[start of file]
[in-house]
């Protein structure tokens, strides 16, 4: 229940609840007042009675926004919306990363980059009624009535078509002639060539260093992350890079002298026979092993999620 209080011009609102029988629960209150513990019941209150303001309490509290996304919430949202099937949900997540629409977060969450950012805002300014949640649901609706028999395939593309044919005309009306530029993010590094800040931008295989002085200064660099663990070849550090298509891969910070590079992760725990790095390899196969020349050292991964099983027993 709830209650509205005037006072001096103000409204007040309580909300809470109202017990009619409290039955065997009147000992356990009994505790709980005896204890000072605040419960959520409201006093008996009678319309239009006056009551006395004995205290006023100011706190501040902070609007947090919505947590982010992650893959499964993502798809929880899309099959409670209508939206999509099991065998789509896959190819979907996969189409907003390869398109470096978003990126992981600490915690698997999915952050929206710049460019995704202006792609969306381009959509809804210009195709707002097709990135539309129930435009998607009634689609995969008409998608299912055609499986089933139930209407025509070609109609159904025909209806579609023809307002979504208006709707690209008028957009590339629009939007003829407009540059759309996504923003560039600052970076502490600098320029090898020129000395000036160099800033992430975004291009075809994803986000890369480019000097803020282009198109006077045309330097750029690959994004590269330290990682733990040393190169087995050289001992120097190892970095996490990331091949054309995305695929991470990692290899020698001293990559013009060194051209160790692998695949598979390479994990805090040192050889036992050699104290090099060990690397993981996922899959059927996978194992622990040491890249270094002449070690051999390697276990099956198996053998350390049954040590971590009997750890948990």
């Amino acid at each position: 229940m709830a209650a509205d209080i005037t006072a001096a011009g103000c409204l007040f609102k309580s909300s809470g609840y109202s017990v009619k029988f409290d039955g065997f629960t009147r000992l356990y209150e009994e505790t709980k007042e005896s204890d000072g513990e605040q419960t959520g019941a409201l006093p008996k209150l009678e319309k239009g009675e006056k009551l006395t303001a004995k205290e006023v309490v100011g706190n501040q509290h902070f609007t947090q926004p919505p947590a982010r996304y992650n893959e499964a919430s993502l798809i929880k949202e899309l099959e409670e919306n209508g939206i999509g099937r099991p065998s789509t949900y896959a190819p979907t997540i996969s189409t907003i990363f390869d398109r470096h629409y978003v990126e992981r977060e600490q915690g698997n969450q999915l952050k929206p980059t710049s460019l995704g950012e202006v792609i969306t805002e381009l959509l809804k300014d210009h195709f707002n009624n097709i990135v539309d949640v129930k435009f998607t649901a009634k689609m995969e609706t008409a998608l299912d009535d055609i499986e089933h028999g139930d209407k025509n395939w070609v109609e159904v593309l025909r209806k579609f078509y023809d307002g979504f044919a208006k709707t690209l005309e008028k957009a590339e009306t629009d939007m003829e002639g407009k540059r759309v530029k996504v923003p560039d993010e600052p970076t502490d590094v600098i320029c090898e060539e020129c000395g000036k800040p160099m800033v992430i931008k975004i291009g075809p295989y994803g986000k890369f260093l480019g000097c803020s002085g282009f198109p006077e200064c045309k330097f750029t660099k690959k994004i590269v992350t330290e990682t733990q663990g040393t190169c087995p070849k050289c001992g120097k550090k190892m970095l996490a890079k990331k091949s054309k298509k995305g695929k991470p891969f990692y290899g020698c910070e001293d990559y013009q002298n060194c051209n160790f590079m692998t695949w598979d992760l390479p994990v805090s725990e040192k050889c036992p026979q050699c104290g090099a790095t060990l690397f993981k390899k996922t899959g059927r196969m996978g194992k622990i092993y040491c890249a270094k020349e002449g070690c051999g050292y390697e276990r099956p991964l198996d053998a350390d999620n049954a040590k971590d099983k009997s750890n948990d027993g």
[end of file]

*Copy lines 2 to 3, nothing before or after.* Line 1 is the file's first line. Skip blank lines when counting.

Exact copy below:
């Protein structure tokens, strides 16, 4: 229940609840007042009675926004919306990363980059009624009535078509002639060539260093992350890079002298026979092993999620 209080011009609102029988629960209150513990019941209150303001309490509290996304919430949202099937949900997540629409977060969450950012805002300014949640649901609706028999395939593309044919005309009306530029993010590094800040931008295989002085200064660099663990070849550090298509891969910070590079992760725990790095390899196969020349050292991964099983027993 709830209650509205005037006072001096103000409204007040309580909300809470109202017990009619409290039955065997009147000992356990009994505790709980005896204890000072605040419960959520409201006093008996009678319309239009006056009551006395004995205290006023100011706190501040902070609007947090919505947590982010992650893959499964993502798809929880899309099959409670209508939206999509099991065998789509896959190819979907996969189409907003390869398109470096978003990126992981600490915690698997999915952050929206710049460019995704202006792609969306381009959509809804210009195709707002097709990135539309129930435009998607009634689609995969008409998608299912055609499986089933139930209407025509070609109609159904025909209806579609023809307002979504208006709707690209008028957009590339629009939007003829407009540059759309996504923003560039600052970076502490600098320029090898020129000395000036160099800033992430975004291009075809994803986000890369480019000097803020282009198109006077045309330097750029690959994004590269330290990682733990040393190169087995050289001992120097190892970095996490990331091949054309995305695929991470990692290899020698001293990559013009060194051209160790692998695949598979390479994990805090040192050889036992050699104290090099060990690397993981996922899959059927996978194992622990040491890249270094002449070690051999390697276990099956198996053998350390049954040590971590009997750890948990």
């Amino acid at each position: 229940m709830a209650a509205d209080i005037t006072a001096a011009g103000c409204l007040f609102k309580s909300s809470g609840y109202s017990v009619k029988f409290d039955g065997f629960t009147r000992l356990y209150e009994e505790t709980k007042e005896s204890d000072g513990e605040q419960t959520g019941a409201l006093p008996k209150l009678e319309k239009g009675e006056k009551l006395t303001a004995k205290e006023v309490v100011g706190n501040q509290h902070f609007t947090q926004p919505p947590a982010r996304y992650n893959e499964a919430s993502l798809i929880k949202e899309l099959e409670e919306n209508g939206i999509g099937r099991p065998s789509t949900y896959a190819p979907t997540i996969s189409t907003i990363f390869d398109r470096h629409y978003v990126e992981r977060e600490q915690g698997n969450q999915l952050k929206p980059t710049s460019l995704g950012e202006v792609i969306t805002e381009l959509l809804k300014d210009h195709f707002n009624n097709i990135v539309d949640v129930k435009f998607t649901a009634k689609m995969e609706t008409a998608l299912d009535d055609i499986e089933h028999g139930d209407k025509n395939w070609v109609e159904v593309l025909r209806k579609f078509y023809d307002g979504f044919a208006k709707t690209l005309e008028k957009a590339e009306t629009d939007m003829e002639g407009k540059r759309v530029k996504v923003p560039d993010e600052p970076t502490d590094v600098i320029c090898e060539e020129c000395g000036k800040p160099m800033v992430i931008k975004i291009g075809p295989y994803g986000k890369f260093l480019g000097c803020s002085g282009f198109p006077e200064c045309k330097f750029t660099k690959k994004i590269v992350t330290e990682t733990q663990g040393t190169c087995p070849k050289c001992g120097k550090k190892m970095l996490a890079k990331k091949s054309k298509k995305g695929k991470p891969f990692y290899g020698c910070e001293d990559y013009q002298n060194c051209n160790f590079m692998t695949w598979d992760l390479p994990v805090s725990e040192k050889c036992p026979q050699c104290g090099a790095t060990l690397f993981k390899k996922t899959g059927r196969m996978g194992k622990i092993y040491c890249a270094k020349e002449g070690c051999g050292y390697e276990r099956p991964l198996d053998a350390d999620n049954a040590k971590d099983k009997s750890n948990d027993g």